Chinese preserved plums are a tasty snack that’s popular among locals no matter what age they are. They’re healthy too, so a lot of people go for them for its benefits, with adults even handing the plums to children instead of the usual candies. 

Note that the plums can help with dizziness (especially when you’re inside a vehicle) and can even add flavor to some local dishes, making them one of the most versatile snacks on our list. 

Pro tip:

Some of the best preserved plums in Hong Kong are from Yiu Fung. They have numerous locations in the island, with Causeway Bay being one of them. To see how to get there, you can refer to Google Maps

11. Shrimp Flavored Crackers 

Shrimp-flavored crackers are among the most well-loved snacks of Hong Kongers. In fact, you could say that every Chinese kid has tried out this snack. 

It’s easy to get through one bag because it’s addictive. Don’t say we didn’t warn you! 

Pro tip:

There are a lot of shrimp-flavored crackers on the market, most of which taste the same, so it’s impossible to tell which one’s the best. An upside to this is that there’s a big chance any shrimp crackers you’re going to buy will taste great! 

12. Put Chai Ko

Another popular snack is Put Chai Ko. In English, it could be called Rice Pudding, Red Bean Pudding, Put Chai Pudding, and more. 

Anyway, as you would expect from a pudding, it offers quite a sweet taste that of course, most kids find hard to resist. Its main ingredients are flour and sugar and is made by steaming all its ingredients. Sometimes, people also add red beans to give it an added flavor. 

Pro tip:

While there are tons of places to purchase Put Chai Ko, some Hong Kongers also make them at home – and you could too! For an easy and quick recipe, you can check out What to Cook Today’s website

13. Egg Puff Waffles

Egg Puff Waffles is one of the more famous Chinese snacks to garner attention from people around the globe. It’s quite versatile, like the Western style waffle. While it can be eaten as is, most of the time, people sell them in different flavors like chocolate, strawberry, and more.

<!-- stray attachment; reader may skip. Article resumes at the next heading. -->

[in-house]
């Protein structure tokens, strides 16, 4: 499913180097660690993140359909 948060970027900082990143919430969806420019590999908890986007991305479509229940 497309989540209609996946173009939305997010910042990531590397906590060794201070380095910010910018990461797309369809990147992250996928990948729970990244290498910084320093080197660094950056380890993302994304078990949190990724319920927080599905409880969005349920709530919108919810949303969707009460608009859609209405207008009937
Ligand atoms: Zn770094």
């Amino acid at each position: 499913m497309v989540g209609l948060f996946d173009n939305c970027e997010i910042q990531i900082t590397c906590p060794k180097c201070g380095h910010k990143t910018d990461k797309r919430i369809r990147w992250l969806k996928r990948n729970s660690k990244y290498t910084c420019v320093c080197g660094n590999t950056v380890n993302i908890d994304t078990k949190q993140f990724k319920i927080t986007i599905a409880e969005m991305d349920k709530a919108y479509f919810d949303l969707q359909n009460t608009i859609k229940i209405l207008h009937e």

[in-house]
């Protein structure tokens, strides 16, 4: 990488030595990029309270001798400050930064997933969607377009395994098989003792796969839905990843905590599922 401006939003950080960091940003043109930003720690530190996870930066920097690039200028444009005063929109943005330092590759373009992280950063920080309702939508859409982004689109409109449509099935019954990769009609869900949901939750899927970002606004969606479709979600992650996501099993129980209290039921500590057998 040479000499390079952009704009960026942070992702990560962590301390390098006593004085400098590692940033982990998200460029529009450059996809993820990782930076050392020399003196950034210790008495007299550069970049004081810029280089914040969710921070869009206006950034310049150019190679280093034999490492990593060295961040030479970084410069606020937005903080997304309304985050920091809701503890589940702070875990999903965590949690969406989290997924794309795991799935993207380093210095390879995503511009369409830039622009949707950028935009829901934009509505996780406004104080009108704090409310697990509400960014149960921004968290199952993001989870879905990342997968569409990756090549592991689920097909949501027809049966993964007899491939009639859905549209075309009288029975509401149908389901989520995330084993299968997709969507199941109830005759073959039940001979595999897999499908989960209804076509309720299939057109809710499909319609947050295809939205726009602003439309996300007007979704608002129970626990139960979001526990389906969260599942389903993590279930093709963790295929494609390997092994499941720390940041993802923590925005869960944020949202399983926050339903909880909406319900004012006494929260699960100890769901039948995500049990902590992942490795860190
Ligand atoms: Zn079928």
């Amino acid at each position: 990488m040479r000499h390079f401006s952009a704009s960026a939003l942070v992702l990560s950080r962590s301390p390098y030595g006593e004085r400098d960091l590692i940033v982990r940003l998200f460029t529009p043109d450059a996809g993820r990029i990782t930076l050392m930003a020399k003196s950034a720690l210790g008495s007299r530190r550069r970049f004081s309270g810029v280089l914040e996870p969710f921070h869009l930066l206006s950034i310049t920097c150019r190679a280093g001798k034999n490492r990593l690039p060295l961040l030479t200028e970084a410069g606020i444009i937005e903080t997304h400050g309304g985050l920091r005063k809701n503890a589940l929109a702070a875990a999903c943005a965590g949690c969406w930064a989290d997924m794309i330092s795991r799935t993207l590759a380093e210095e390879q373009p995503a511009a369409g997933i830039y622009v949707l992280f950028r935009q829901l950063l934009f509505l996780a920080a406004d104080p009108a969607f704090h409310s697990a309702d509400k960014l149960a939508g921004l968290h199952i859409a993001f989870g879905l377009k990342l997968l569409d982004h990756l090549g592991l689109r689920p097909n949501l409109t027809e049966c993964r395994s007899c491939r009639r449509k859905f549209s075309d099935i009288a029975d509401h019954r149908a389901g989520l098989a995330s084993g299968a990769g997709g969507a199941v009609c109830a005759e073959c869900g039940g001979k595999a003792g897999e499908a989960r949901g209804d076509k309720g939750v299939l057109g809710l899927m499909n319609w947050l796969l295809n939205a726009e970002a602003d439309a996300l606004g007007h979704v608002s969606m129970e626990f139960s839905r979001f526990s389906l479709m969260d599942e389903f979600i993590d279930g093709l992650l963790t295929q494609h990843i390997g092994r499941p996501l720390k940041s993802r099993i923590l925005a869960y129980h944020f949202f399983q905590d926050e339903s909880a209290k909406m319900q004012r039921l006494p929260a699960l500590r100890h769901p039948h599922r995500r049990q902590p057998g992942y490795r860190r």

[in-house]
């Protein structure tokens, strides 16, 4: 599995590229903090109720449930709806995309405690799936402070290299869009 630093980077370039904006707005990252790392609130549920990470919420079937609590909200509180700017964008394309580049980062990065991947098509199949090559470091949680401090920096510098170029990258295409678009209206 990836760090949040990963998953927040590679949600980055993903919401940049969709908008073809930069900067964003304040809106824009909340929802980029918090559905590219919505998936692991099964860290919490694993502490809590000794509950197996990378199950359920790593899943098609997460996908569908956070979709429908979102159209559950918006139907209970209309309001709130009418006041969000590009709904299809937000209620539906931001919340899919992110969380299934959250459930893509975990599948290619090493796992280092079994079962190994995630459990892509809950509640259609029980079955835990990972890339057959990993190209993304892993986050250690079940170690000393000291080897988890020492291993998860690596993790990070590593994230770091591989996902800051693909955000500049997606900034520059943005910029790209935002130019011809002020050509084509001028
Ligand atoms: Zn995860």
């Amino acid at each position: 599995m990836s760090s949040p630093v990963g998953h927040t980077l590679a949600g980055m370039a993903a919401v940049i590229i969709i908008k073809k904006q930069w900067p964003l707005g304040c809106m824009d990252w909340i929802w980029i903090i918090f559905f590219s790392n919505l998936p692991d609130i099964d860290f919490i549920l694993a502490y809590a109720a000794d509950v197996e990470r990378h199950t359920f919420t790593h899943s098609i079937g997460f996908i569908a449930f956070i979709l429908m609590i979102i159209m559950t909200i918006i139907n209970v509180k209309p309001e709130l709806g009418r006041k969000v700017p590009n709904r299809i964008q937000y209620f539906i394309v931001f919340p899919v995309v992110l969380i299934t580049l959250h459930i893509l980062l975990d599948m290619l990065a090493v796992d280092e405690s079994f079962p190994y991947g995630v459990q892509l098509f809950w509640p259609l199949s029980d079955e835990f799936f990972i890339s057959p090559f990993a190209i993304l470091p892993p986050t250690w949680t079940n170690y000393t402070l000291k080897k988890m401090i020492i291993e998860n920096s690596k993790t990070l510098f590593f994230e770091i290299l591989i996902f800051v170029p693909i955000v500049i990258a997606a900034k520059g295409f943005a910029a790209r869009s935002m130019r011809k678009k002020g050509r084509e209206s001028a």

This tasty treat is usually sold warm and toasted. Aside from the taste, people enjoy how it looks. It resembles numerous eggs grouped together. 

Pro tip:

We recommend getting one from Lee Keung Kee North Point Egg Waffles at Tsim Sha Tsui!

14. Ding Ding Candy

Ding Ding Candy is one of those Chinese sweets that will surely make any Hong Konger feel nostalgic. It’s a maltose candy with a hard texture that slowly melts in your mouth. 

It got its name from the sound that the tools make when people make them. While it became really popular in the 60s, you’d be surprised to know that it’s still quite famous to this day. 

Pro tip:

Ding Ding Candy can be purchased at any traditional candy shop in Hong Kong. Since it’s still quite popular, you shouldn’t have a hard time finding it. 

15. Whistle Candy

Whistle Candy became popular among the youth because of the noise it makes (as you can tell from the name).

To get that whistling sound, you have to put it between your lips and just blow, as with a regular whistle. 

Pro tip:

Another fun thing about the Whistle Candy is that if you purchase one, a small toy often comes with it, so be on the lookout for those!

16. Pop Rocks Candy Floss

Once you put Pop Rocks in your mouth, you get a tingling, popping sensation – like fireworks on your tongue. However, in Hong Kong, we love the Pop Rocks Candy Floss most, because it’s a popping candy and a cotton candy in one!

As it melts in your tongue, that’s when the popping sensation starts and so, the fun begins. It comes in various flavors but the most popular ones are cola and grape. 

Pro tip:

Pop Rocks Candy Floss never lost its popularity so it can still be easily purchased from convenience stores and supermarkets in Hong Kong. 

17. Sachima

Also quite popular in China, Sachima is a sweet snack with fried batter as its main ingredient. It’s then glued together with sugar syrup. 

As you can probably tell, the look of Sachima is quite reminiscent of rice krispies. However, unlike the famous American treat, you can trace Sachima’s origins as far back as centuries ago. 

Fast forward to today, Sachima isn’t only popular among young people. In fact, it has become customary for Hong Kongers to eat one during Chinese New Year. 

Pro tip:

A lot of people (yes, even locals) have only tried Sachima that are made from factories. However, it’s quite easy to make your own Sachima at home. You can follow this easy recipe from What to Cook Today. 

18. Tattoo Sticker Bubble Gum 

While kids love its sweet taste, it isn’t the sole reason Tattoo Sticker Bubble Gum gained popularity over the years. It’s because every piece comes with a tattoo sticker! 

The design is sometimes a cartoon character – Ultraman for example. We’re pretty sure this is one of the things in our childhood that made us want tattoos growing up. 

Pro tip:

As we mentioned, this gum is pretty rare now in Hong Kong. However, we think it’s still possible to purchase one from certain local candy shops like Mr. Simms Olde Sweet Shoppe. If you’re in Hong Kong and you’re in the hunt for one, we find it best to start there! 

19. Honey Lemon Tea Candy 

Honey Lemon Tea Candy is one of the go-to candies of every Hong Konger. It’s cheap and can be easily bought everywhere in Hong Kong, so really, what’s not to love? 

While this candy changed its look over the years, it has the same sweet and citrusy taste we all know and love, which is probably why it’s still popular until today. 

Pro tip:

Since it can still be found all over Hong Kong, you can easily purchase one from supermarkets or convenience stores!